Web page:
Horse race tracks in California have been one of the main opponents to legalized online poker in the state of California. Why? Because, if the tribal casinos get their way, race tracks will be cut out of the market or vastly marginalized. However, with the latest bill introduced in the California legislature, that may all be changing.
The biggest development is the $60 million annual payment that will be given to the horse racing industry in the state, as long as the tracks agree not to get into the online poker market. That $60 million will come from the tribal casinos who would be allowed to move ahead on online gaming operations.
So far, this is the most lucrative offer the tribes have been willing to entertain, even if the final number is very likely to change. The race tracks and the horse racing industry has been stubborn on the issue, insisting that they also get to participate in the online gaming industry that would be opened up in the state.
Although the $60 million is likely to be reduced, the race tracks have every incentive to take any reasonable annual payment (amounting to pure profit) for abstaining from online poker and focusing on their core business. A number around $20 to $25 million would put the racing industry in a position to make more than the entire Atlantic City online poker market, and would get them over many of the hurdles of operating fully in the California market.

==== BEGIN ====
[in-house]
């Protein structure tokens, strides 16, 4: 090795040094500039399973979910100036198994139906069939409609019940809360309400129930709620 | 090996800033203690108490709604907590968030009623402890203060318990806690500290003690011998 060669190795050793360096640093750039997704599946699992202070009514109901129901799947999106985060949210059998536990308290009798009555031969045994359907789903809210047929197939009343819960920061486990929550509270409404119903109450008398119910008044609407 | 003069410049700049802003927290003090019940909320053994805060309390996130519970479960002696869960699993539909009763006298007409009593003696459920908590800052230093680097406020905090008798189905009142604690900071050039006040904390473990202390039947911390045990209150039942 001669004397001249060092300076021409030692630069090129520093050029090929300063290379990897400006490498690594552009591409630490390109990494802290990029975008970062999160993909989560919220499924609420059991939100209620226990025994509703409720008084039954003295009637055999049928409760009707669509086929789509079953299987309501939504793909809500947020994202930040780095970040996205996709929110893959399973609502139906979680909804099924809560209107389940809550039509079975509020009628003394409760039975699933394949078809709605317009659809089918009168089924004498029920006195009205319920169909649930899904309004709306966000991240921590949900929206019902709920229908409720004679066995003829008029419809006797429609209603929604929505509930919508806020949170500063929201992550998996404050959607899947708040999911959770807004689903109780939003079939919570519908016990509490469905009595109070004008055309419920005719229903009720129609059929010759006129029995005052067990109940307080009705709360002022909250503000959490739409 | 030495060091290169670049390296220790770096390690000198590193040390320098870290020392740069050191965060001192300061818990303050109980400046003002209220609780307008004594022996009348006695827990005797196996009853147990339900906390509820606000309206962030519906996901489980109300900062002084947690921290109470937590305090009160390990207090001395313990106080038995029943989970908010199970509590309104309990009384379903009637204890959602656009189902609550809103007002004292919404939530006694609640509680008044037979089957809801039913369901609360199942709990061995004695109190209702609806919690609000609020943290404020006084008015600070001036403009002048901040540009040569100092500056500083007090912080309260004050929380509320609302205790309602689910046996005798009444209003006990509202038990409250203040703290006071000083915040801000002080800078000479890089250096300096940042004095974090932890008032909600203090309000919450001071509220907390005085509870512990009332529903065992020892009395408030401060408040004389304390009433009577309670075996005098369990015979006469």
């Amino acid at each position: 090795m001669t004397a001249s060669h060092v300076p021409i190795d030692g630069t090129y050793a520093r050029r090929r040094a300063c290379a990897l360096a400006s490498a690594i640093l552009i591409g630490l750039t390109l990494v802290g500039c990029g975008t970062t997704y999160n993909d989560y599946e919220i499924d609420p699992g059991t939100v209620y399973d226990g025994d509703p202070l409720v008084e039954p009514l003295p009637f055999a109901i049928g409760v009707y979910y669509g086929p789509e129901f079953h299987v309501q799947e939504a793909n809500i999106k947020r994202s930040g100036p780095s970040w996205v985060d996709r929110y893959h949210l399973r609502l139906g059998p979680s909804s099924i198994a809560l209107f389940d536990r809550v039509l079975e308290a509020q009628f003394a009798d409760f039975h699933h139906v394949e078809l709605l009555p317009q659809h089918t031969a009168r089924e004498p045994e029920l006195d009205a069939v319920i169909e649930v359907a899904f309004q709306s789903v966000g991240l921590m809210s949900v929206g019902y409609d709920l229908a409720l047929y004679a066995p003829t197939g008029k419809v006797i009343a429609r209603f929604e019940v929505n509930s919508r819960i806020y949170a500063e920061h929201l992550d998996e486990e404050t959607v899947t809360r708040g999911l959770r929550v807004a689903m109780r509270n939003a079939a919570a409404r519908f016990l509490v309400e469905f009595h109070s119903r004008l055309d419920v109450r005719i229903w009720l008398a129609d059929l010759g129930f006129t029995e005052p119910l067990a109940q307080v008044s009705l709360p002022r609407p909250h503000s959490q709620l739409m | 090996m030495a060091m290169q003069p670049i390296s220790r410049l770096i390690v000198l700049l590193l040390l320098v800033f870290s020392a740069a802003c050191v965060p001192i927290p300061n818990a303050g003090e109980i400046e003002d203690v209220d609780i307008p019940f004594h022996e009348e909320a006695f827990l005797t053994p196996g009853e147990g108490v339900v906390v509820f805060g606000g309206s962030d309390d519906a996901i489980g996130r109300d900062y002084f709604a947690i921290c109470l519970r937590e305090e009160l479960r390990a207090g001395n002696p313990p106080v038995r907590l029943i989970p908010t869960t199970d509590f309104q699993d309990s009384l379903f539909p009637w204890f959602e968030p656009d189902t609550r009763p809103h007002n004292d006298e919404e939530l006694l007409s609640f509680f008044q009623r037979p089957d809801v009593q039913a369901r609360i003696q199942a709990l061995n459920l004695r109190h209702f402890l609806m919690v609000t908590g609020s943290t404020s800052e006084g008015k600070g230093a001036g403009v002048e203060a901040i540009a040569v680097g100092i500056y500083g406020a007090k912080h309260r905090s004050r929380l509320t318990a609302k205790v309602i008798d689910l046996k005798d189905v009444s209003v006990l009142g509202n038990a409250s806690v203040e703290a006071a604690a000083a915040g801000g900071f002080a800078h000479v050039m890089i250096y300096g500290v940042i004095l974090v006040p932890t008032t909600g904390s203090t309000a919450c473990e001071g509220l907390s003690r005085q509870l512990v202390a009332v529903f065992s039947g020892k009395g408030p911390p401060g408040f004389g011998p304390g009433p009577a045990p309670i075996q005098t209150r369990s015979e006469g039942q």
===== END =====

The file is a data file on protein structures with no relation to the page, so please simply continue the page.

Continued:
Three factors mitigate against the race tracks ever making $25 million in pure profit from online poker, let along $60 million. First is the startup costs, which could run into the tens of millions of dollars. A $15 million licensing fee has been proposed, and then there will be regulatory costs, taxes, partnership costs, and marketing.
Second, the market size of California, while much larger than New Jersey, may tap out at $360 million per year. The horse racing industry has little chance of getting a big enough share of that pie to earn $60 million in revenue, let alone profit.
Finally, if the race tracks enter the market, it will be very difficult to compete with the more established professional casinos that focus on gaming. The biggest factor will be the marketing budgets that the horse racing industry does not currently have that will be necessary to take market share away from the tribes and other major online gaming players.
In the end, the race tracks have been a big stumbling block towards getting online gaming legalized in California, but they lack the ability to compete with the tribes and established online gaming companies. Accepting an annual cash payment would be a solution that could potentially make everyone happy, even if that number comes down from $60 million by the time the state legislature passes an online poker bill.